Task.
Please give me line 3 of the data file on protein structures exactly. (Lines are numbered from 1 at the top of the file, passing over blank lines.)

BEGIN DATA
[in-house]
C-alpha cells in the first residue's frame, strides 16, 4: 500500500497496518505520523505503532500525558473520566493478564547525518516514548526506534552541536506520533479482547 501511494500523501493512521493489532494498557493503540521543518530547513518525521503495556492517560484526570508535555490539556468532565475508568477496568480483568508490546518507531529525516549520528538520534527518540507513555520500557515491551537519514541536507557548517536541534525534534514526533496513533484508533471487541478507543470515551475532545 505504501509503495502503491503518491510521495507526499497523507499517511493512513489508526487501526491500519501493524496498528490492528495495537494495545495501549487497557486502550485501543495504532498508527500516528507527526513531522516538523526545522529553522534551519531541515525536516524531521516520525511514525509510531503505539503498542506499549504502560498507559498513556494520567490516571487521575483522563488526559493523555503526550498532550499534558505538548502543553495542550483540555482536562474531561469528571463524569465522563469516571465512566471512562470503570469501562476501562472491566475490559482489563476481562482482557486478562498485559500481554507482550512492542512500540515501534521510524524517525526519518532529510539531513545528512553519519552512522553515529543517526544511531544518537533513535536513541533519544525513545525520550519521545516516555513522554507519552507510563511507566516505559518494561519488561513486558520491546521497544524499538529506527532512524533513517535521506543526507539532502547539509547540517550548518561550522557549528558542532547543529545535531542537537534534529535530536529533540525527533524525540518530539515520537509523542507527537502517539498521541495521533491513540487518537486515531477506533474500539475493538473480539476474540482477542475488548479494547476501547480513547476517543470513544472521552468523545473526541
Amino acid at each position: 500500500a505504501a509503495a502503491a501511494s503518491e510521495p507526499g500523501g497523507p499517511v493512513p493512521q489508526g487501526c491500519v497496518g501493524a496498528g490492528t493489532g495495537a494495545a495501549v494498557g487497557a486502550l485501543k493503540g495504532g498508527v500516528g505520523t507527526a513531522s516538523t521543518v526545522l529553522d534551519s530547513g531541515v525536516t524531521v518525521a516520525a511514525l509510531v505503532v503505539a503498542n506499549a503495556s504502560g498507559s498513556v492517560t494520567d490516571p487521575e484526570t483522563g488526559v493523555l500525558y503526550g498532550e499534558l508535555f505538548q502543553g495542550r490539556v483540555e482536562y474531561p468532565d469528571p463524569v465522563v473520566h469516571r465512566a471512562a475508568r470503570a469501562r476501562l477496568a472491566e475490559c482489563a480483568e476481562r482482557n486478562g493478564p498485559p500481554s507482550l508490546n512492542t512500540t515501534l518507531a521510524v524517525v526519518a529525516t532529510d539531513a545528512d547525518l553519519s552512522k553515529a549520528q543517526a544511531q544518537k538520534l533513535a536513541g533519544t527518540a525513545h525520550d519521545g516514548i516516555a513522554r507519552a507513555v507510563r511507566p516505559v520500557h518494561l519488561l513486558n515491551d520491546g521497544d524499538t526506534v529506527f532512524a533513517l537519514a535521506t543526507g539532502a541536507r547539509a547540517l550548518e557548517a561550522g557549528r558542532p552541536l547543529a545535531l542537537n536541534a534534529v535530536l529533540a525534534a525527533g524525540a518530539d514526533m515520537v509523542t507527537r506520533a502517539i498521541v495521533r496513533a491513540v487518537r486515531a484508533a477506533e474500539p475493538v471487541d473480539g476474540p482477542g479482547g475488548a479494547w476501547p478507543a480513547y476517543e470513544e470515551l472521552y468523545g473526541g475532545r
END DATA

Amino acid at each position: 500500500a505504501a509503495a502503491a501511494s503518491e510521495p507526499g500523501g497523507p499517511v493512513p493512521q489508526g487501526c491500519v497496518g501493524a496498528g490492528t493489532g495495537a494495545a495501549v494498557g487497557a486502550l485501543k493503540g495504532g498508527v500516528g505520523t507527526a513531522s516538523t521543518v526545522l529553522d534551519s530547513g531541515v525536516t524531521v518525521a516520525a511514525l509510531v505503532v503505539a503498542n506499549a503495556s504502560g498507559s498513556v492517560t494520567d490516571p487521575e484526570t483522563g488526559v493523555l500525558y503526550g498532550e499534558l508535555f505538548q502543553g495542550r490539556v483540555e482536562y474531561p468532565d469528571p463524569v465522563v473520566h469516571r465512566a471512562a475508568r470503570a469501562r476501562l477496568a472491566e475490559c482489563a480483568e476481562r482482557n486478562g493478564p498485559p500481554s507482550l508490546n512492542t512500540t515501534l518507531a521510524v524517525v526519518a529525516t532529510d539531513a545528512d547525518l553519519s552512522k553515529a549520528q543517526a544511531q544518537k538520534l533513535a536513541g533519544t527518540a525513545h525520550d519521545g516514548i516516555a513522554r507519552a507513555v507510563r511507566p516505559v520500557h518494561l519488561l513486558n515491551d520491546g521497544d524499538t526506534v529506527f532512524a533513517l537519514a535521506t543526507g539532502a541536507r547539509a547540517l550548518e557548517a561550522g557549528r558542532p552541536l547543529a545535531l542537537n536541534a534534529v535530536l529533540a525534534a525527533g524525540a518530539d514526533m515520537v509523542t507527537r506520533a502517539i498521541v495521533r496513533a491513540v487518537r486515531a484508533a477506533e474500539p475493538v471487541d473480539g476474540p482477542g479482547g475488548a479494547w476501547p478507543a480513547y476517543e470513544e470515551l472521552y468523545g473526541g475532545r